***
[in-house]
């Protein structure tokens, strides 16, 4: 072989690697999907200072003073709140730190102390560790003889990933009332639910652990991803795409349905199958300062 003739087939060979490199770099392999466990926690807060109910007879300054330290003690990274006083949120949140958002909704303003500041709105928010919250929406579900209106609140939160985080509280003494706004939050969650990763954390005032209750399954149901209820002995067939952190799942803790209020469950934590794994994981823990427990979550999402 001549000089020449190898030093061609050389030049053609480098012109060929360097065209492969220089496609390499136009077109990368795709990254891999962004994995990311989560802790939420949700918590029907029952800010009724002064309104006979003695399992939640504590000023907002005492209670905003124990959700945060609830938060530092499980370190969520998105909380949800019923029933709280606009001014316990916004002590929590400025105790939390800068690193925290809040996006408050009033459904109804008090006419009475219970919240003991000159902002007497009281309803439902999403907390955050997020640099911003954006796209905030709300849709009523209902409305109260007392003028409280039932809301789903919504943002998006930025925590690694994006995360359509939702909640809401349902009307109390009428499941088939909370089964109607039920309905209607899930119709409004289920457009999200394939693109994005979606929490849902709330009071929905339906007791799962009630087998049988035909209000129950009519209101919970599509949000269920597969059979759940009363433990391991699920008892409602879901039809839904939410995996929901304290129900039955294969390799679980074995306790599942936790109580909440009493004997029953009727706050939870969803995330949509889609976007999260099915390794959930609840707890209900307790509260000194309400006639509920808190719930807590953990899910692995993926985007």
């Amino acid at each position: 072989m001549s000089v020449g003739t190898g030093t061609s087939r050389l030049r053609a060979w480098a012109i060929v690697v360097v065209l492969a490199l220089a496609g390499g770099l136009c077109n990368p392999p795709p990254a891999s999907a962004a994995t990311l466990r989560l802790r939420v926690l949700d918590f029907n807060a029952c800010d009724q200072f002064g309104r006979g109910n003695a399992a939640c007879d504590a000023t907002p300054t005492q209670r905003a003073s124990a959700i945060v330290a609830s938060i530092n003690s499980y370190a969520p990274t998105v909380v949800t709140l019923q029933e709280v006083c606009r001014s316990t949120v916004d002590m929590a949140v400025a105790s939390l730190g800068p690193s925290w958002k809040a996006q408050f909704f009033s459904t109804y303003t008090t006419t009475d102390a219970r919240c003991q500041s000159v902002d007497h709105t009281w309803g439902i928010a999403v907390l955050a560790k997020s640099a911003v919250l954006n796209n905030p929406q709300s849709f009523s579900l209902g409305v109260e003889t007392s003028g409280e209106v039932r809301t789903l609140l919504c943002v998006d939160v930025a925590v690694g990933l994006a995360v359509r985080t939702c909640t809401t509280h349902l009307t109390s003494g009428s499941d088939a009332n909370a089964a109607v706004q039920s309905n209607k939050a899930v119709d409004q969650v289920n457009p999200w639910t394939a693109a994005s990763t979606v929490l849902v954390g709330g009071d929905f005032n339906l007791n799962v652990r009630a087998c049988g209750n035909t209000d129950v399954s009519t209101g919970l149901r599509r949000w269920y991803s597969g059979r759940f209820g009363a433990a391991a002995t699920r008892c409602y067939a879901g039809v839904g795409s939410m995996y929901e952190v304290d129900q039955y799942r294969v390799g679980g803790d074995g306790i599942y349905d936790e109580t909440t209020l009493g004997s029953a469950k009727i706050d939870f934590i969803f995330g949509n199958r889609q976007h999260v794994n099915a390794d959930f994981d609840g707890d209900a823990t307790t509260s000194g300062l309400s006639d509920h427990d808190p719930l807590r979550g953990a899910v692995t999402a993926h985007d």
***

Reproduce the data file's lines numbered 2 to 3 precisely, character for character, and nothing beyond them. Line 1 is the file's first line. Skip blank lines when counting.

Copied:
């Protein structure tokens, strides 16, 4: 072989690697999907200072003073709140730190102390560790003889990933009332639910652990991803795409349905199958300062 003739087939060979490199770099392999466990926690807060109910007879300054330290003690990274006083949120949140958002909704303003500041709105928010919250929406579900209106609140939160985080509280003494706004939050969650990763954390005032209750399954149901209820002995067939952190799942803790209020469950934590794994994981823990427990979550999402 001549000089020449190898030093061609050389030049053609480098012109060929360097065209492969220089496609390499136009077109990368795709990254891999962004994995990311989560802790939420949700918590029907029952800010009724002064309104006979003695399992939640504590000023907002005492209670905003124990959700945060609830938060530092499980370190969520998105909380949800019923029933709280606009001014316990916004002590929590400025105790939390800068690193925290809040996006408050009033459904109804008090006419009475219970919240003991000159902002007497009281309803439902999403907390955050997020640099911003954006796209905030709300849709009523209902409305109260007392003028409280039932809301789903919504943002998006930025925590690694994006995360359509939702909640809401349902009307109390009428499941088939909370089964109607039920309905209607899930119709409004289920457009999200394939693109994005979606929490849902709330009071929905339906007791799962009630087998049988035909209000129950009519209101919970599509949000269920597969059979759940009363433990391991699920008892409602879901039809839904939410995996929901304290129900039955294969390799679980074995306790599942936790109580909440009493004997029953009727706050939870969803995330949509889609976007999260099915390794959930609840707890209900307790509260000194309400006639509920808190719930807590953990899910692995993926985007």
């Amino acid at each position: 072989m001549s000089v020449g003739t190898g030093t061609s087939r050389l030049r053609a060979w480098a012109i060929v690697v360097v065209l492969a490199l220089a496609g390499g770099l136009c077109n990368p392999p795709p990254a891999s999907a962004a994995t990311l466990r989560l802790r939420v926690l949700d918590f029907n807060a029952c800010d009724q200072f002064g309104r006979g109910n003695a399992a939640c007879d504590a000023t907002p300054t005492q209670r905003a003073s124990a959700i945060v330290a609830s938060i530092n003690s499980y370190a969520p990274t998105v909380v949800t709140l019923q029933e709280v006083c606009r001014s316990t949120v916004d002590m929590a949140v400025a105790s939390l730190g800068p690193s925290w958002k809040a996006q408050f909704f009033s459904t109804y303003t008090t006419t009475d102390a219970r919240c003991q500041s000159v902002d007497h709105t009281w309803g439902i928010a999403v907390l955050a560790k997020s640099a911003v919250l954006n796209n905030p929406q709300s849709f009523s579900l209902g409305v109260e003889t007392s003028g409280e209106v039932r809301t789903l609140l919504c943002v998006d939160v930025a925590v690694g990933l994006a995360v359509r985080t939702c909640t809401t509280h349902l009307t109390s003494g009428s499941d088939a009332n909370a089964a109607v706004q039920s309905n209607k939050a899930v119709d409004q969650v289920n457009p999200w639910t394939a693109a994005s990763t979606v929490l849902v954390g709330g009071d929905f005032n339906l007791n799962v652990r009630a087998c049988g209750n035909t209000d129950v399954s009519t209101g919970l149901r599509r949000w269920y991803s597969g059979r759940f209820g009363a433990a391991a002995t699920r008892c409602y067939a879901g039809v839904g795409s939410m995996y929901e952190v304290d129900q039955y799942r294969v390799g679980g803790d074995g306790i599942y349905d936790e109580t909440t209020l009493g004997s029953a469950k009727i706050d939870f934590i969803f995330g949509n199958r889609q976007h999260v794994n099915a390794d959930f994981d609840g707890d209900a823990t307790t509260s000194g300062l309400s006639d509920h427990d808190p719930l807590r979550g953990a899910v692995t999402a993926h985007d």